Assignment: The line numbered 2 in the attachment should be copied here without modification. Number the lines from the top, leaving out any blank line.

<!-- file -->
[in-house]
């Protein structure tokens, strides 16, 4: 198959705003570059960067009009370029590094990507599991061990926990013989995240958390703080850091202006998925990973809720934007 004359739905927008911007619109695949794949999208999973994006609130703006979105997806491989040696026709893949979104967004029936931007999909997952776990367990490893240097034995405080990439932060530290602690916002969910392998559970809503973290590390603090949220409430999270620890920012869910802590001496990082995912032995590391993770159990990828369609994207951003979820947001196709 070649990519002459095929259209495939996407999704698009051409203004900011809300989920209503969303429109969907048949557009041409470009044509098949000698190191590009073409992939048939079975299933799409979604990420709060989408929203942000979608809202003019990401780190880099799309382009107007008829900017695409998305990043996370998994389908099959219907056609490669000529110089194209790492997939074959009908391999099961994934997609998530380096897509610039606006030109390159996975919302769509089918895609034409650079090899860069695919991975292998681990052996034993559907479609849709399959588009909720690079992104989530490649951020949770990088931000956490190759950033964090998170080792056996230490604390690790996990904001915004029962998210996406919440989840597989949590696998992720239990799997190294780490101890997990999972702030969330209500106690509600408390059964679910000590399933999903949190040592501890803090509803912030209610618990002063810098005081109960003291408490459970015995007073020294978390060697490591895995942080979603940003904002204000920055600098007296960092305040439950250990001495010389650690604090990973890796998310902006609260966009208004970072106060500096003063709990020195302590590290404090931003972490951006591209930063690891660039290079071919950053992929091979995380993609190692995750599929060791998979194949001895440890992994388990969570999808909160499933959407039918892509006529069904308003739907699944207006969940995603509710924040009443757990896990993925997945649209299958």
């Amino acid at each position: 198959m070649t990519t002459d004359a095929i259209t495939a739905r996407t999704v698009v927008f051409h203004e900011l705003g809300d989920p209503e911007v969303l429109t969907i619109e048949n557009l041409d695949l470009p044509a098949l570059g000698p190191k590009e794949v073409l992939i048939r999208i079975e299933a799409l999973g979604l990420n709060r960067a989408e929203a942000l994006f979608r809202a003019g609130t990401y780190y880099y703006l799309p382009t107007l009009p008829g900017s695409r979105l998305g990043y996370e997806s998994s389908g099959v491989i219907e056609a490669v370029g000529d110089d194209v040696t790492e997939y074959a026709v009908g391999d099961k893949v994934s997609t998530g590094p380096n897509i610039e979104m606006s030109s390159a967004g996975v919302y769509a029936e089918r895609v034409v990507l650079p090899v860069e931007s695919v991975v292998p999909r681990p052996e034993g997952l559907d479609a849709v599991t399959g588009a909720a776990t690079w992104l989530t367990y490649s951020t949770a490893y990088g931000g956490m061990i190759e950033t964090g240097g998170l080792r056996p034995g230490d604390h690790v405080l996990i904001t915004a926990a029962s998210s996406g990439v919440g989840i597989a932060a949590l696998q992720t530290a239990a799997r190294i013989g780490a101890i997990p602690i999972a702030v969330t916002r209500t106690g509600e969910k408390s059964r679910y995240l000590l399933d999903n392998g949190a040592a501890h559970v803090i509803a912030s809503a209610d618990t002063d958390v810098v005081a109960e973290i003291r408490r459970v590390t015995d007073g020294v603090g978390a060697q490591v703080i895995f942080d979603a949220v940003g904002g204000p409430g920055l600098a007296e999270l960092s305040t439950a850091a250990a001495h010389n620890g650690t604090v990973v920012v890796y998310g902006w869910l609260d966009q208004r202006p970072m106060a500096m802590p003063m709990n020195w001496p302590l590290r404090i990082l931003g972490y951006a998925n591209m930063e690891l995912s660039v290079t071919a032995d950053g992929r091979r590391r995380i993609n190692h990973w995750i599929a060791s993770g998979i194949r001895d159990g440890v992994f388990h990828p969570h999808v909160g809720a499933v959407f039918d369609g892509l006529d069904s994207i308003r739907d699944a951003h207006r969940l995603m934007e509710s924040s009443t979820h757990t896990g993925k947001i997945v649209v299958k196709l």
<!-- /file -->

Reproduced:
């Protein structure tokens, strides 16, 4: 198959705003570059960067009009370029590094990507599991061990926990013989995240958390703080850091202006998925990973809720934007 004359739905927008911007619109695949794949999208999973994006609130703006979105997806491989040696026709893949979104967004029936931007999909997952776990367990490893240097034995405080990439932060530290602690916002969910392998559970809503973290590390603090949220409430999270620890920012869910802590001496990082995912032995590391993770159990990828369609994207951003979820947001196709 070649990519002459095929259209495939996407999704698009051409203004900011809300989920209503969303429109969907048949557009041409470009044509098949000698190191590009073409992939048939079975299933799409979604990420709060989408929203942000979608809202003019990401780190880099799309382009107007008829900017695409998305990043996370998994389908099959219907056609490669000529110089194209790492997939074959009908391999099961994934997609998530380096897509610039606006030109390159996975919302769509089918895609034409650079090899860069695919991975292998681990052996034993559907479609849709399959588009909720690079992104989530490649951020949770990088931000956490190759950033964090998170080792056996230490604390690790996990904001915004029962998210996406919440989840597989949590696998992720239990799997190294780490101890997990999972702030969330209500106690509600408390059964679910000590399933999903949190040592501890803090509803912030209610618990002063810098005081109960003291408490459970015995007073020294978390060697490591895995942080979603940003904002204000920055600098007296960092305040439950250990001495010389650690604090990973890796998310902006609260966009208004970072106060500096003063709990020195302590590290404090931003972490951006591209930063690891660039290079071919950053992929091979995380993609190692995750599929060791998979194949001895440890992994388990969570999808909160499933959407039918892509006529069904308003739907699944207006969940995603509710924040009443757990896990993925997945649209299958």